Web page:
THE director who wrote award winning film, Gregory’s Girl believes “there’s nothing awfully special” about Scotland.
Writer and director, Bill Forsyth, 69, was responsible for 1981 coming-of-age hit, Gregory’s Girl and 1983’s, Local Hero.
The Glaswegian said that although many of his films are set in Scotland and have helped to forge the character of the nation he “wasn’t flying the flag for Scotland”.
In the Big Issue, he said: “I wasn’t trying to say something culturally about Scotland – I don’t know what Scotland means to the guy next to me on the bus.
“It’s too dumb an idea to want to nail.
“A culture comes from making stuff, and the accumulation of that stuff finally reflects a culture.
“Scotland’s always been one of these little countries that had an identity problem It’s either had an inferiority complex, or the opposite.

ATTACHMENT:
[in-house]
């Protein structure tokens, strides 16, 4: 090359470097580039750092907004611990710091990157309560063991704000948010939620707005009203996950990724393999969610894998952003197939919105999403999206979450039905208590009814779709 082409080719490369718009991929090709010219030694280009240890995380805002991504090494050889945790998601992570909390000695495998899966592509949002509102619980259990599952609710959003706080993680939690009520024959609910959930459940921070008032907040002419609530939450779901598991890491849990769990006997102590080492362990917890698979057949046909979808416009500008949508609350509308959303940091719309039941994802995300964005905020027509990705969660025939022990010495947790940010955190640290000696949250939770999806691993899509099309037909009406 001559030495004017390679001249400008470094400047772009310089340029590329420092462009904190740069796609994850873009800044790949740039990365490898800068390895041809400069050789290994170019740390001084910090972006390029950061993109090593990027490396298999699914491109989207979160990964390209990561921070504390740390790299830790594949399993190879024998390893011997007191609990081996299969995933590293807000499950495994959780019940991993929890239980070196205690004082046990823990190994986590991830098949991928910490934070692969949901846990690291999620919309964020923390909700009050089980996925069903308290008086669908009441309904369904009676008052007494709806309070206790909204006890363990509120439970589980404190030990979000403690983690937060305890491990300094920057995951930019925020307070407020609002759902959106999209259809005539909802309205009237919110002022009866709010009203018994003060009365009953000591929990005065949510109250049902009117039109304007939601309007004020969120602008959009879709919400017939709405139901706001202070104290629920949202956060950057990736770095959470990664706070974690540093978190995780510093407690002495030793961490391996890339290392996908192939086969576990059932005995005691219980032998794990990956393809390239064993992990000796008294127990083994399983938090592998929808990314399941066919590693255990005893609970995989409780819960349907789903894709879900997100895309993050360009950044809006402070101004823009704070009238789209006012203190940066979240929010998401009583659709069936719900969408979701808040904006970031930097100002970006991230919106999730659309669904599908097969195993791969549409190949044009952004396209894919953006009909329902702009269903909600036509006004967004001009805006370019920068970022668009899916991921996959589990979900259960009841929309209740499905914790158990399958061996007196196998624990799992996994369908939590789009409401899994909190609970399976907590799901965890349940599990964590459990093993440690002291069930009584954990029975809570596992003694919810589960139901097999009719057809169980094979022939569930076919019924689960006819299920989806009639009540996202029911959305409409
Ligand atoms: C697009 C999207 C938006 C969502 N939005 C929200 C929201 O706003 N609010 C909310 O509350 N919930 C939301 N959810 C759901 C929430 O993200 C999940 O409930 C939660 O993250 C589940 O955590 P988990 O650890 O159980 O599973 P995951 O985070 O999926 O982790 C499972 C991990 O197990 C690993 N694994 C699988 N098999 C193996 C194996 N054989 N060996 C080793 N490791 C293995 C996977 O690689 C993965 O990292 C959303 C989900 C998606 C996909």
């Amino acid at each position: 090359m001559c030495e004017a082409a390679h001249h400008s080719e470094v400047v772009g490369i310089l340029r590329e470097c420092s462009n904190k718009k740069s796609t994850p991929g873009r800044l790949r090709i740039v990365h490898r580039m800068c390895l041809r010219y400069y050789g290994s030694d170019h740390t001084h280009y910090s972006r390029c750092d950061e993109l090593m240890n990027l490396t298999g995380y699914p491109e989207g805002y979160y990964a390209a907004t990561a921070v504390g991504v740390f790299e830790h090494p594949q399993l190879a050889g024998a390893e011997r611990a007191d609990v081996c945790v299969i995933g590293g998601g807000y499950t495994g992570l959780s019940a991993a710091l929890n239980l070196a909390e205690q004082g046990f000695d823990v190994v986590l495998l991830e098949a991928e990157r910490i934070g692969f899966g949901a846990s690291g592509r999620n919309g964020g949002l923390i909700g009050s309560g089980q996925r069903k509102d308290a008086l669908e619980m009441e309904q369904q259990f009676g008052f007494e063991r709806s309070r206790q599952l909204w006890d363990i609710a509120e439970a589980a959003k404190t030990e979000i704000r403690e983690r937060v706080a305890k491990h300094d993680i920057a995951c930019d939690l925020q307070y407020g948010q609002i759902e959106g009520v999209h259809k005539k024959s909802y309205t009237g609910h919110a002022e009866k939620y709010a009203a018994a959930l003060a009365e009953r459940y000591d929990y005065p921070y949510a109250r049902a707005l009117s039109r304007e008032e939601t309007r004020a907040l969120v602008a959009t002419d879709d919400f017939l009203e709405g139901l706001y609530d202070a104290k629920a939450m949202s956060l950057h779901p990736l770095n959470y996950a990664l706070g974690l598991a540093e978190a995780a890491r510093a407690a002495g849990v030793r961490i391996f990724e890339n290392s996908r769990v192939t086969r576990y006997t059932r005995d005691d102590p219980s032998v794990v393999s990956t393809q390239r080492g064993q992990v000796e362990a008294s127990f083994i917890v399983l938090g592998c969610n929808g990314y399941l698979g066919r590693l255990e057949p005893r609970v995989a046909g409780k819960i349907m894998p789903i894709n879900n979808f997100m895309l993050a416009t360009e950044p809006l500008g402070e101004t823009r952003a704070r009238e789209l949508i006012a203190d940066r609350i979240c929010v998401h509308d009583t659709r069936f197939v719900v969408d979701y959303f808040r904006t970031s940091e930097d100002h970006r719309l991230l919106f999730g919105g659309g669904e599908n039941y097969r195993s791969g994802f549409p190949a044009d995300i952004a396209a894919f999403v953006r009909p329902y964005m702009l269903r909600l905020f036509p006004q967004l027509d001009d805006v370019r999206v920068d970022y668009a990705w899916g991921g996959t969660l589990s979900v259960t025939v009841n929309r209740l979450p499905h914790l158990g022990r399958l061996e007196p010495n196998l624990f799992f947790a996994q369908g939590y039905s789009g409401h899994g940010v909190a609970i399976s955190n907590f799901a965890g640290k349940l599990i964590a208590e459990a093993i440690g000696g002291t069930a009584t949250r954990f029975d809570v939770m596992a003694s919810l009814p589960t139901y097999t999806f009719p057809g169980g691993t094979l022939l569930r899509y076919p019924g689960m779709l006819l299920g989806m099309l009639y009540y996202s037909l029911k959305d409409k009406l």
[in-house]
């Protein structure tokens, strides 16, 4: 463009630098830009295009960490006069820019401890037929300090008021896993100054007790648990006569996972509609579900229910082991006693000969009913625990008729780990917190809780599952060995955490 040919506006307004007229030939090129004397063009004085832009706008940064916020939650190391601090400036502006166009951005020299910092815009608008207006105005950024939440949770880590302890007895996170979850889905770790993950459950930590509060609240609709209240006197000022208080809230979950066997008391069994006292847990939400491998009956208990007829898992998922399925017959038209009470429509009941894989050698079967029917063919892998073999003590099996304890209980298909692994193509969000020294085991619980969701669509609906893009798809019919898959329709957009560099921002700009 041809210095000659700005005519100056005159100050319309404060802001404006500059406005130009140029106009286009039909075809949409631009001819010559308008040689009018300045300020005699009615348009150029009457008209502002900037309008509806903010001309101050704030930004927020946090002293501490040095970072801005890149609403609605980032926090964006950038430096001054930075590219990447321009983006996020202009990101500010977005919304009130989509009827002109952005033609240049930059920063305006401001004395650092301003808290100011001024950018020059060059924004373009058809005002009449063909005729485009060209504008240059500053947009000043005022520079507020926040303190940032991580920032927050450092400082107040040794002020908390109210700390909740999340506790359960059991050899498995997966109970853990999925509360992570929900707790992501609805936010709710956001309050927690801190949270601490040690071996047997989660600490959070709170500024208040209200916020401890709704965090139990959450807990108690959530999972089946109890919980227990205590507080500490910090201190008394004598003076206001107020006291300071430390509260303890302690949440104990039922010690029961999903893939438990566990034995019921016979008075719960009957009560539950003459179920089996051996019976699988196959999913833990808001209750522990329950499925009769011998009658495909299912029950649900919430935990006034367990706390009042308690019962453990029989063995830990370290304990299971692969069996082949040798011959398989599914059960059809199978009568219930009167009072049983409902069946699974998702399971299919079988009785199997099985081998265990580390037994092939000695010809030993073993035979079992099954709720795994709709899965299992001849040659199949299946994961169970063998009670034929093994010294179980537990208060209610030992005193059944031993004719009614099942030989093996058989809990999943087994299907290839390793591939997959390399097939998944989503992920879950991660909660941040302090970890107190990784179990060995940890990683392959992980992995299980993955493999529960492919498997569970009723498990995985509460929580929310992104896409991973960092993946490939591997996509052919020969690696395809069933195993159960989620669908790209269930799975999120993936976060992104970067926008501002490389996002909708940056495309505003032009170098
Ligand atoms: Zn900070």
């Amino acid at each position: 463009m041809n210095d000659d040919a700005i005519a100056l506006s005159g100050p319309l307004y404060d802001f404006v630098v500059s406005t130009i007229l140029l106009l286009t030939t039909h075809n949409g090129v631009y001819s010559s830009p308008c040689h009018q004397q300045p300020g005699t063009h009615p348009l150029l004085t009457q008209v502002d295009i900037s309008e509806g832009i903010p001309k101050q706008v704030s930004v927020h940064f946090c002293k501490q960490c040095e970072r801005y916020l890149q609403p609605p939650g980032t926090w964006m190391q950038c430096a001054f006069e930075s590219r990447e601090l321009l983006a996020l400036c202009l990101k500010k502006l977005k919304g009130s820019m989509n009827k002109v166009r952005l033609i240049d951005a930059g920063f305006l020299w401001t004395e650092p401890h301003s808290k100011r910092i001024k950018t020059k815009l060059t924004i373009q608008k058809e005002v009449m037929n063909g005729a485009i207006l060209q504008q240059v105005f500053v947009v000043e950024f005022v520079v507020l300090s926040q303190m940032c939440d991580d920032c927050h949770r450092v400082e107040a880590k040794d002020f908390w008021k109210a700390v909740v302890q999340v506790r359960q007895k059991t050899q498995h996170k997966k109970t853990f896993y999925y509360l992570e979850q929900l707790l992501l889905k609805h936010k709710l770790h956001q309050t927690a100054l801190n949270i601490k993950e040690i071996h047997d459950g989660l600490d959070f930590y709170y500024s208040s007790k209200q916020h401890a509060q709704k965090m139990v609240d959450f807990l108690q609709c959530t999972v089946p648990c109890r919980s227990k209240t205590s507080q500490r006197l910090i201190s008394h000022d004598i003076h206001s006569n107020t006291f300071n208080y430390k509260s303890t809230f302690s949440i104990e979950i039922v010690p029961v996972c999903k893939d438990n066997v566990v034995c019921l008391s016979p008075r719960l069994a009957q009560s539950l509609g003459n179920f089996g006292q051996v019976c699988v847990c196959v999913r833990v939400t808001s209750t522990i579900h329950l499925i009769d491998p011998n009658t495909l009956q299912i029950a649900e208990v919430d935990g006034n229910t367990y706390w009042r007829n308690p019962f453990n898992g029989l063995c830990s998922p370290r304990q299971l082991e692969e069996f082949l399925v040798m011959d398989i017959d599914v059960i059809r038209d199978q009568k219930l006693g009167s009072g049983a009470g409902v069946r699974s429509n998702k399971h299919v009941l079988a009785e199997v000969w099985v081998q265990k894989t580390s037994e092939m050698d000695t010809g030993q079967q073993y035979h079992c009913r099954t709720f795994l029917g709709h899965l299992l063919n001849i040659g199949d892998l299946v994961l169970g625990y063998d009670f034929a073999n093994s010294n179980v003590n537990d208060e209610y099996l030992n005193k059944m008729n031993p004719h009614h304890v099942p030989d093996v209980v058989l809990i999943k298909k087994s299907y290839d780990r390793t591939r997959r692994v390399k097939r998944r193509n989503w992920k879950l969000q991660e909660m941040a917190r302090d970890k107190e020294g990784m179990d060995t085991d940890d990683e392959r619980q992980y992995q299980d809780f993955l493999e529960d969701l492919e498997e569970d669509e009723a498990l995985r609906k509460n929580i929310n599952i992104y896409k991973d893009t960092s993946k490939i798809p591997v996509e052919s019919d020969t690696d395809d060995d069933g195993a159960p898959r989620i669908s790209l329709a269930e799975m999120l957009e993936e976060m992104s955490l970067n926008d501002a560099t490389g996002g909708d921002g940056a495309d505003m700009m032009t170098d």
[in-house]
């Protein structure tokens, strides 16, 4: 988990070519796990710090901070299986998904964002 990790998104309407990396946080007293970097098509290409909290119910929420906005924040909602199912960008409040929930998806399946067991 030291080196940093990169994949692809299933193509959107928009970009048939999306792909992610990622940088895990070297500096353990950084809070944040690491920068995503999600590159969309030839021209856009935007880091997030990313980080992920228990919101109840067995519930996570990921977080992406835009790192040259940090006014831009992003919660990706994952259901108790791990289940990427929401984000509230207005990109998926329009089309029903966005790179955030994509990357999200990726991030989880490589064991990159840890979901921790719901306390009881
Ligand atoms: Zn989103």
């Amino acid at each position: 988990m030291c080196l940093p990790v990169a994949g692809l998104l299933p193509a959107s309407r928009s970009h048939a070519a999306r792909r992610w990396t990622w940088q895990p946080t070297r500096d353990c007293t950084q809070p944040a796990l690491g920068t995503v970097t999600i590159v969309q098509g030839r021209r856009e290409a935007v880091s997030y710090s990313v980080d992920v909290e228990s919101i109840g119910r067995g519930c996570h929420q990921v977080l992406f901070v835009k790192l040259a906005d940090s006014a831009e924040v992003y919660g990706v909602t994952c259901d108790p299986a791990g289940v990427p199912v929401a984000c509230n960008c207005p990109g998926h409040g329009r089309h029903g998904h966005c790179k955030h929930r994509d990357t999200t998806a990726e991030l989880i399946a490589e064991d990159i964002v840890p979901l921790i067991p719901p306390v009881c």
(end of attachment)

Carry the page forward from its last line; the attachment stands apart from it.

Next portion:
“It’s just a little schizophrenic nation like most little nations seeking an identity.
“There’s nothing awfully special about it. There’s history, but every place on earth has its history.”
Forsyth also revealed it’s unlikely he will be directing any more films.
He added: “I don’t know how people could get away with making the films I made anymore. It’s so codified now – you need this kind of character, you need that kind of arc.”
Gregory’s Girl was set in and around a state secondary school in the Abronhill district of Cumbernauld, North Lanarkshire.
It was ranked number 30 in the British Film Institute’s list of the top 100 British films.
The movie starred John Gordon Sinclair, Dee Hepburn and Clare Grogan and gained Forsyth a BAFTA for Best Original Screenplay and a London Critics Circle Film Award for Special Achievement.
Local Hero was sent in the fictional village of Ferness on the west coast of Scotland and is about an American oil company rep who is sent to to purchase the town and surrounding property for his company.
In 1984 it won four awards including a BAFTA for Best Direction and a New York Film Critics Circle Award for Best Screenplay.